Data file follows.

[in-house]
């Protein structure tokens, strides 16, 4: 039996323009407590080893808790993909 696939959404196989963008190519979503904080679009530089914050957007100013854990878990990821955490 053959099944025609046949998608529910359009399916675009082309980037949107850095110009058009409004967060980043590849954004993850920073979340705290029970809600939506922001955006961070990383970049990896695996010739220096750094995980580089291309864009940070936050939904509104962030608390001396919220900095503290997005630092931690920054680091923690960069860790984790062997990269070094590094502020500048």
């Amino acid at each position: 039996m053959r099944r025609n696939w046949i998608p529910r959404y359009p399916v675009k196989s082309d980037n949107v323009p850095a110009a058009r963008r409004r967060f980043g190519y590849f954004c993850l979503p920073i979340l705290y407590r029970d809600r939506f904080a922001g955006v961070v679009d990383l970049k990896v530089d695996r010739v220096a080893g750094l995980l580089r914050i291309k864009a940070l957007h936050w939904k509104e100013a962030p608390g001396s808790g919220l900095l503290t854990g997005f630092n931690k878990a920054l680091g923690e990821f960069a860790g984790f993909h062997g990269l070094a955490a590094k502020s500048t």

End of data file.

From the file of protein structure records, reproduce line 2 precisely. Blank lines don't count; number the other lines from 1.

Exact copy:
């Protein structure tokens, strides 16, 4: 039996323009407590080893808790993909 696939959404196989963008190519979503904080679009530089914050957007100013854990878990990821955490 053959099944025609046949998608529910359009399916675009082309980037949107850095110009058009409004967060980043590849954004993850920073979340705290029970809600939506922001955006961070990383970049990896695996010739220096750094995980580089291309864009940070936050939904509104962030608390001396919220900095503290997005630092931690920054680091923690960069860790984790062997990269070094590094502020500048």